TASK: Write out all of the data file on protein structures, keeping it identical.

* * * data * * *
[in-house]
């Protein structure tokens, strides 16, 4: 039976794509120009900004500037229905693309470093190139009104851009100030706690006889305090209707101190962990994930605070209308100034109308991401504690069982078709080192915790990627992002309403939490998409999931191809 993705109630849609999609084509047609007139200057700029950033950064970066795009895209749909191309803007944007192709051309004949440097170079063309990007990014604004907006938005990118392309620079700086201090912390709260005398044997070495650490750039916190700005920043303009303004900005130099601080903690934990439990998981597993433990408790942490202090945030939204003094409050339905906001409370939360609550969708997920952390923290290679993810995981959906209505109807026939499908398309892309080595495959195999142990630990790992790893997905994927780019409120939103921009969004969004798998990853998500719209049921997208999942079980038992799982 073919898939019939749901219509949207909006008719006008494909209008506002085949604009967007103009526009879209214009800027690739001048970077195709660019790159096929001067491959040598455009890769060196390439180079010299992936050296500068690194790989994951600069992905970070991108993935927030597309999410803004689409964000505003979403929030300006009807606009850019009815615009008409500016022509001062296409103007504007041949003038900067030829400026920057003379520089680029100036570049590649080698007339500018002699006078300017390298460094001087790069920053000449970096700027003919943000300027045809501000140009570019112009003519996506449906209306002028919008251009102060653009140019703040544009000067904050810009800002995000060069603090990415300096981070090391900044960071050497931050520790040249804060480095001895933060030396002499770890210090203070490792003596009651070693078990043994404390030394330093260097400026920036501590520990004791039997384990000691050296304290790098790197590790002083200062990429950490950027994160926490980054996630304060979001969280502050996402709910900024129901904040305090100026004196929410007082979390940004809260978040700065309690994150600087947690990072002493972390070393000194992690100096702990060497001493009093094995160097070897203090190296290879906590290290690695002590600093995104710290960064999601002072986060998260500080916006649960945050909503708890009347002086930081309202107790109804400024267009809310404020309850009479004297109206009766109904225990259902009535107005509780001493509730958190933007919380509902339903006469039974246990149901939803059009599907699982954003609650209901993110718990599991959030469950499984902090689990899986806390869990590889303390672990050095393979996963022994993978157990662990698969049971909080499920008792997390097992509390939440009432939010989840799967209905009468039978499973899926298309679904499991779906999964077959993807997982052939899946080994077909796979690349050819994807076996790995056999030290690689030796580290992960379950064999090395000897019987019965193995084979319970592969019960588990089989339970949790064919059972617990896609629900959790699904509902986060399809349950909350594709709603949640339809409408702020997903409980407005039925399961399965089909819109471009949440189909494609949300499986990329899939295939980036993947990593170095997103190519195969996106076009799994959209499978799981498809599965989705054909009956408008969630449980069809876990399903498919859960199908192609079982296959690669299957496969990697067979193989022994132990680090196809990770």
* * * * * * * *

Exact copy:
[in-house]
């Protein structure tokens, strides 16, 4: 039976794509120009900004500037229905693309470093190139009104851009100030706690006889305090209707101190962990994930605070209308100034109308991401504690069982078709080192915790990627992002309403939490998409999931191809 993705109630849609999609084509047609007139200057700029950033950064970066795009895209749909191309803007944007192709051309004949440097170079063309990007990014604004907006938005990118392309620079700086201090912390709260005398044997070495650490750039916190700005920043303009303004900005130099601080903690934990439990998981597993433990408790942490202090945030939204003094409050339905906001409370939360609550969708997920952390923290290679993810995981959906209505109807026939499908398309892309080595495959195999142990630990790992790893997905994927780019409120939103921009969004969004798998990853998500719209049921997208999942079980038992799982 073919898939019939749901219509949207909006008719006008494909209008506002085949604009967007103009526009879209214009800027690739001048970077195709660019790159096929001067491959040598455009890769060196390439180079010299992936050296500068690194790989994951600069992905970070991108993935927030597309999410803004689409964000505003979403929030300006009807606009850019009815615009008409500016022509001062296409103007504007041949003038900067030829400026920057003379520089680029100036570049590649080698007339500018002699006078300017390298460094001087790069920053000449970096700027003919943000300027045809501000140009570019112009003519996506449906209306002028919008251009102060653009140019703040544009000067904050810009800002995000060069603090990415300096981070090391900044960071050497931050520790040249804060480095001895933060030396002499770890210090203070490792003596009651070693078990043994404390030394330093260097400026920036501590520990004791039997384990000691050296304290790098790197590790002083200062990429950490950027994160926490980054996630304060979001969280502050996402709910900024129901904040305090100026004196929410007082979390940004809260978040700065309690994150600087947690990072002493972390070393000194992690100096702990060497001493009093094995160097070897203090190296290879906590290290690695002590600093995104710290960064999601002072986060998260500080916006649960945050909503708890009347002086930081309202107790109804400024267009809310404020309850009479004297109206009766109904225990259902009535107005509780001493509730958190933007919380509902339903006469039974246990149901939803059009599907699982954003609650209901993110718990599991959030469950499984902090689990899986806390869990590889303390672990050095393979996963022994993978157990662990698969049971909080499920008792997390097992509390939440009432939010989840799967209905009468039978499973899926298309679904499991779906999964077959993807997982052939899946080994077909796979690349050819994807076996790995056999030290690689030796580290992960379950064999090395000897019987019965193995084979319970592969019960588990089989339970949790064919059972617990896609629900959790699904509902986060399809349950909350594709709603949640339809409408702020997903409980407005039925399961399965089909819109471009949440189909494609949300499986990329899939295939980036993947990593170095997103190519195969996106076009799994959209499978799981498809599965989705054909009956408008969630449980069809876990399903498919859960199908192609079982296959690669299957496969990697067979193989022994132990680090196809990770």